Gelsomina Montana graduated in 2017 with a specialized B.A. in geography and a certificate in GIS and Remote Sensing.
Where do you work and what do you do?
I work for Environics Analytics as a Data Analyst. I work on projects for a variety of clients to help them meet their unique business goals. The majority of my work involves segmentation analysis (our segmentation system-PRIZM-is the bread and butter of Environics Analytics), trade area analysis, mapping/reporting, and general data work, utilizing many database management techniques.
Tell us your work journey after the degree: what went well? What was challenging?
Only three months after graduating from York University, I continued my education with the Master of Spatial Analysis (MSA) at Ryerson University. It was interesting because everyone in the MSA program came from very different educational backgrounds. This allowed me to build on my education and training at York by exploring different perspectives and experiences from my peers. I found the technical aspects of the program quite challenging and overwhelming at first, but I soon caught on.
While I was finishing up my masters, I started a summer internship at Environics Analytics, which soon led to a full-time position. It was really cool to be around so many geographers in one place with a passion for what they do. The work I was doing was like nothing I had ever done before in school. I had a lot to learn and at times I was super confused. It was challenging but I asked a lot of questions and looking back, I am very happy that I annoyed my colleagues daily.
How did you use what you learned? When did you feel like “I wish that they had taught me about this in university!”
Most of the work I do at Environics is logic and process based. During my undergraduate degree, I learned a lot about geospatial database concepts and theories – however actually working with the data is super different. My “I wish they taught me that in university” moment would be when I got my first project with minimal supervision, involving a large dataset that had to be cleaned and prepared for project work. It is completely different - knowing the theories of something versus actually doing the thing. However, I feel lucky to know these geospatial theories – I imagine there are definitely some people out there who are ‘doing the thing’ but don’t know the conceptual theories behind it.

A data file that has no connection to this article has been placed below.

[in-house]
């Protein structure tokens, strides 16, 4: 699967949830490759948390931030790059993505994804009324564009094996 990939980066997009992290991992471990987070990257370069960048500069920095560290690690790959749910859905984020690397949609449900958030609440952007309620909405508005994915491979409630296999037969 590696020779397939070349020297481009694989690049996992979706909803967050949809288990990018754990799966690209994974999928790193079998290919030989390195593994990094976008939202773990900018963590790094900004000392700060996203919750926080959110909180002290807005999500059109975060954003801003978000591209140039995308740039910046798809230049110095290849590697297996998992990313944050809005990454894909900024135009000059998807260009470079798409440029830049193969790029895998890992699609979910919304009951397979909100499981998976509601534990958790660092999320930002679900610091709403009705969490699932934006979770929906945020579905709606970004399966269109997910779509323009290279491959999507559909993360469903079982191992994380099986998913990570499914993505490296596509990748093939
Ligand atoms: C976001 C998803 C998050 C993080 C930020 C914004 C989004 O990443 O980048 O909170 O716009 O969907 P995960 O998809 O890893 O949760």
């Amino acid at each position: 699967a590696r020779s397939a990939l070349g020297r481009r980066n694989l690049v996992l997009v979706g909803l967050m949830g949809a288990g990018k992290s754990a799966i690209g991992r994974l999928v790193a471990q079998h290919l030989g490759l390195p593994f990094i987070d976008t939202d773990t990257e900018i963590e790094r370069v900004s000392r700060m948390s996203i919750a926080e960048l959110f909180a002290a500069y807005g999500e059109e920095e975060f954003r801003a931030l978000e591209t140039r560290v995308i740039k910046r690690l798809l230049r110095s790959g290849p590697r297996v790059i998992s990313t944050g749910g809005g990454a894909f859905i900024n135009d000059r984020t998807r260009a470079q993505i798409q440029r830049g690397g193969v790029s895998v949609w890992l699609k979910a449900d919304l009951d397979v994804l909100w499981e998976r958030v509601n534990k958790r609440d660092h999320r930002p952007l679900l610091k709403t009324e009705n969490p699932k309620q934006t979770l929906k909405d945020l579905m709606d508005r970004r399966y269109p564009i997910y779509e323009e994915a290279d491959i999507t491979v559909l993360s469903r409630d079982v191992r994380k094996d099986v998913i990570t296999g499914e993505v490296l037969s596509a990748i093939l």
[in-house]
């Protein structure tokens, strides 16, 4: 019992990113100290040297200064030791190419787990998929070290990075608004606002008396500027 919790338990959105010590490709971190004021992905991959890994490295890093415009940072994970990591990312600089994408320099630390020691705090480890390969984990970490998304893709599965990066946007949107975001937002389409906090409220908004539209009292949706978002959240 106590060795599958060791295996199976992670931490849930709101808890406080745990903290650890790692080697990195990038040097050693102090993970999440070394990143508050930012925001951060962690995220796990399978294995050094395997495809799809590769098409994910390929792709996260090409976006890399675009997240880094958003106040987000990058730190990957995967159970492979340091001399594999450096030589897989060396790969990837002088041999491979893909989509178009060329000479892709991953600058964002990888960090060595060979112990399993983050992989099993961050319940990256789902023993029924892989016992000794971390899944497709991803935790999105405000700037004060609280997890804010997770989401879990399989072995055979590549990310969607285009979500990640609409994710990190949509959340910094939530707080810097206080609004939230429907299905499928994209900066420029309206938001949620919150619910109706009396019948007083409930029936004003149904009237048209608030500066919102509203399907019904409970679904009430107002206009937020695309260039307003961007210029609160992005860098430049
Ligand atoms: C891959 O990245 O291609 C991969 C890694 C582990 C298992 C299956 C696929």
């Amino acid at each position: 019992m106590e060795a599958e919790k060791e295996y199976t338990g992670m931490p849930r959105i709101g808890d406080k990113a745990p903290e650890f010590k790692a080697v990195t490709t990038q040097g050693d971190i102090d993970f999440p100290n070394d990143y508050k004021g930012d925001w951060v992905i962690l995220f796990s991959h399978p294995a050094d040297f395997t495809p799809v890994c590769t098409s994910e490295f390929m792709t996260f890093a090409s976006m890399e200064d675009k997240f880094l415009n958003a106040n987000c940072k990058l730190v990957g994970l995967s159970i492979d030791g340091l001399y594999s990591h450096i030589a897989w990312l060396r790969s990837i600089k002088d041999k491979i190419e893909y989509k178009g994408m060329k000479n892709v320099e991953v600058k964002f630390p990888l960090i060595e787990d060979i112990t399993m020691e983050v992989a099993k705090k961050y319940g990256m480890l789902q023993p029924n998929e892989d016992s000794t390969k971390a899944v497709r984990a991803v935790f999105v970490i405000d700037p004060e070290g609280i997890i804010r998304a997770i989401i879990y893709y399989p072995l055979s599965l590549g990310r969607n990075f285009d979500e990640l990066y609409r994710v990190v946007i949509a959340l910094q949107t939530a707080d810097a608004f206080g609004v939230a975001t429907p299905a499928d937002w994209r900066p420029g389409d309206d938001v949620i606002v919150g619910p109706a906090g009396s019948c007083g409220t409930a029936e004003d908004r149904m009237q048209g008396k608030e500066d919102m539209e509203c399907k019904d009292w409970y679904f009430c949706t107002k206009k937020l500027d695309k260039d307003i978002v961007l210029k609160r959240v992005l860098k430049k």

Thinking back to when you were in high school, what made you want to get into this? How does what you are doing match, and differ, from what you thought?
I always loved geography in high school, but I didn’t know that there were jobs in geography at the time. In my last year of high school, I was taking a travel and tourism class and we looked at and made a lot of maps. I always had fun with it and my teacher mentioned that York University had some really cool geography and mapping classes. Never looked back!
What I am currently doing does not match what I thought I would be doing at all. When I was a student at York, most of my peers were environmental geographers. I imagined I would probably do something conservation related, maybe work for a municipality. I originally wanted my masters research to be in remote sensing – I was ambitiously going to study if certain bacteria related to increased effects of global warming in the Arctic could be isolated using remote sensing techniques.
That’s the thing with a geography degree though. It is so versatile. There are hundreds of thousands of different jobs all related to or using skill sets learned from a geography degree. With so many branches of a single subject (environmental, economic, historical, technical, human, political, GIS) you never know what you will end up doing with a geography degree, which is pretty cool.
Any other advice for people thinking of an undergrad geography degree?
Take as many different courses as you can. York’s Faculty of Urban and Environmental Change, which includes the environmental studies and geography programs, has so many different courses and streams. You are not going to come out of your undergrad an expert in anything anyway. Just learn as much as you can about as many different things as you can, and eventually you will have a good idea of what you like to do.